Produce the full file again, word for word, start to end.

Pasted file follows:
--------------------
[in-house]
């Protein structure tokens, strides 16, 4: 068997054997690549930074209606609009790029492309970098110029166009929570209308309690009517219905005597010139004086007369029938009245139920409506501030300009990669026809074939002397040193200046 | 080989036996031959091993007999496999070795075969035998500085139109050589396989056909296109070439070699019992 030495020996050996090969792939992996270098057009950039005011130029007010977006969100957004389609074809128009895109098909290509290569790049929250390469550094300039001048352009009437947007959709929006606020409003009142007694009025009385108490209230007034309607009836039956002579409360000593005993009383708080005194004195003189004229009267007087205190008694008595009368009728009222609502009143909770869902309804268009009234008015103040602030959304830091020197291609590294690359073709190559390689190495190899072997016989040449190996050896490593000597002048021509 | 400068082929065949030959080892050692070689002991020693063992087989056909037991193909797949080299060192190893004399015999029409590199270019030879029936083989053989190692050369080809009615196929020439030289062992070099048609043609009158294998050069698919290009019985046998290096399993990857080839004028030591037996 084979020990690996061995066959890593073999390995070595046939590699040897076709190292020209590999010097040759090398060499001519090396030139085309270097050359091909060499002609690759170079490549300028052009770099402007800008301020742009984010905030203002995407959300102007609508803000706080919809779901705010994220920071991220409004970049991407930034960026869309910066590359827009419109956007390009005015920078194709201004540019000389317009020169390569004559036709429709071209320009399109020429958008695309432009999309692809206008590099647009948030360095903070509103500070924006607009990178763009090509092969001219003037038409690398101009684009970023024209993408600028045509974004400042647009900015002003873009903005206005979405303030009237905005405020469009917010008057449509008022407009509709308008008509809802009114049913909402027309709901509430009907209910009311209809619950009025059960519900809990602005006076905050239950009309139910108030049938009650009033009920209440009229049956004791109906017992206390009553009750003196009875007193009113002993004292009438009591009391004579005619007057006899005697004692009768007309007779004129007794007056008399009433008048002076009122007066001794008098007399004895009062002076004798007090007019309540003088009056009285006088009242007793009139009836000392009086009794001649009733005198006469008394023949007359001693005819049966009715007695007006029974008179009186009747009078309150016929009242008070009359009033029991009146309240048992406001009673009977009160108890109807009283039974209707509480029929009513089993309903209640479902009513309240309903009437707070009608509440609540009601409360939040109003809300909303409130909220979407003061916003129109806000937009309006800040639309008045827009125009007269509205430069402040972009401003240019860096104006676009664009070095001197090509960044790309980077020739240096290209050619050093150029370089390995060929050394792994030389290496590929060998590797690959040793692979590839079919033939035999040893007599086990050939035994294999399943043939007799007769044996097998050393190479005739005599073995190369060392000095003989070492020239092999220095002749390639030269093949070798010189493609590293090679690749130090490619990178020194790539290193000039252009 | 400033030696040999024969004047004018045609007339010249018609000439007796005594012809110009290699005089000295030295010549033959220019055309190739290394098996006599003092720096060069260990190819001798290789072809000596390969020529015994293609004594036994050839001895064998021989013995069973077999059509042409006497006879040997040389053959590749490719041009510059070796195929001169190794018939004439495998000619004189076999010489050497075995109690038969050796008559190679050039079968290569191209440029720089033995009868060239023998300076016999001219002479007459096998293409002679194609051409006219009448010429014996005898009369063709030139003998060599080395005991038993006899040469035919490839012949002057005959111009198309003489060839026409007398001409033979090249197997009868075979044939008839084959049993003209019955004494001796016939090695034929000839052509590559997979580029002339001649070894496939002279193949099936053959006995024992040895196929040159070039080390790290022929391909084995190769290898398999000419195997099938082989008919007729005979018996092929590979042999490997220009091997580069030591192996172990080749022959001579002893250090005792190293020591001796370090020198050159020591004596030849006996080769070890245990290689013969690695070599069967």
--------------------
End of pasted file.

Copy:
[in-house]
């Protein structure tokens, strides 16, 4: 068997054997690549930074209606609009790029492309970098110029166009929570209308309690009517219905005597010139004086007369029938009245139920409506501030300009990669026809074939002397040193200046 | 080989036996031959091993007999496999070795075969035998500085139109050589396989056909296109070439070699019992 030495020996050996090969792939992996270098057009950039005011130029007010977006969100957004389609074809128009895109098909290509290569790049929250390469550094300039001048352009009437947007959709929006606020409003009142007694009025009385108490209230007034309607009836039956002579409360000593005993009383708080005194004195003189004229009267007087205190008694008595009368009728009222609502009143909770869902309804268009009234008015103040602030959304830091020197291609590294690359073709190559390689190495190899072997016989040449190996050896490593000597002048021509 | 400068082929065949030959080892050692070689002991020693063992087989056909037991193909797949080299060192190893004399015999029409590199270019030879029936083989053989190692050369080809009615196929020439030289062992070099048609043609009158294998050069698919290009019985046998290096399993990857080839004028030591037996 084979020990690996061995066959890593073999390995070595046939590699040897076709190292020209590999010097040759090398060499001519090396030139085309270097050359091909060499002609690759170079490549300028052009770099402007800008301020742009984010905030203002995407959300102007609508803000706080919809779901705010994220920071991220409004970049991407930034960026869309910066590359827009419109956007390009005015920078194709201004540019000389317009020169390569004559036709429709071209320009399109020429958008695309432009999309692809206008590099647009948030360095903070509103500070924006607009990178763009090509092969001219003037038409690398101009684009970023024209993408600028045509974004400042647009900015002003873009903005206005979405303030009237905005405020469009917010008057449509008022407009509709308008008509809802009114049913909402027309709901509430009907209910009311209809619950009025059960519900809990602005006076905050239950009309139910108030049938009650009033009920209440009229049956004791109906017992206390009553009750003196009875007193009113002993004292009438009591009391004579005619007057006899005697004692009768007309007779004129007794007056008399009433008048002076009122007066001794008098007399004895009062002076004798007090007019309540003088009056009285006088009242007793009139009836000392009086009794001649009733005198006469008394023949007359001693005819049966009715007695007006029974008179009186009747009078309150016929009242008070009359009033029991009146309240048992406001009673009977009160108890109807009283039974209707509480029929009513089993309903209640479902009513309240309903009437707070009608509440609540009601409360939040109003809300909303409130909220979407003061916003129109806000937009309006800040639309008045827009125009007269509205430069402040972009401003240019860096104006676009664009070095001197090509960044790309980077020739240096290209050619050093150029370089390995060929050394792994030389290496590929060998590797690959040793692979590839079919033939035999040893007599086990050939035994294999399943043939007799007769044996097998050393190479005739005599073995190369060392000095003989070492020239092999220095002749390639030269093949070798010189493609590293090679690749130090490619990178020194790539290193000039252009 | 400033030696040999024969004047004018045609007339010249018609000439007796005594012809110009290699005089000295030295010549033959220019055309190739290394098996006599003092720096060069260990190819001798290789072809000596390969020529015994293609004594036994050839001895064998021989013995069973077999059509042409006497006879040997040389053959590749490719041009510059070796195929001169190794018939004439495998000619004189076999010489050497075995109690038969050796008559190679050039079968290569191209440029720089033995009868060239023998300076016999001219002479007459096998293409002679194609051409006219009448010429014996005898009369063709030139003998060599080395005991038993006899040469035919490839012949002057005959111009198309003489060839026409007398001409033979090249197997009868075979044939008839084959049993003209019955004494001796016939090695034929000839052509590559997979580029002339001649070894496939002279193949099936053959006995024992040895196929040159070039080390790290022929391909084995190769290898398999000419195997099938082989008919007729005979018996092929590979042999490997220009091997580069030591192996172990080749022959001579002893250090005792190293020591001796370090020198050159020591004596030849006996080769070890245990290689013969690695070599069967």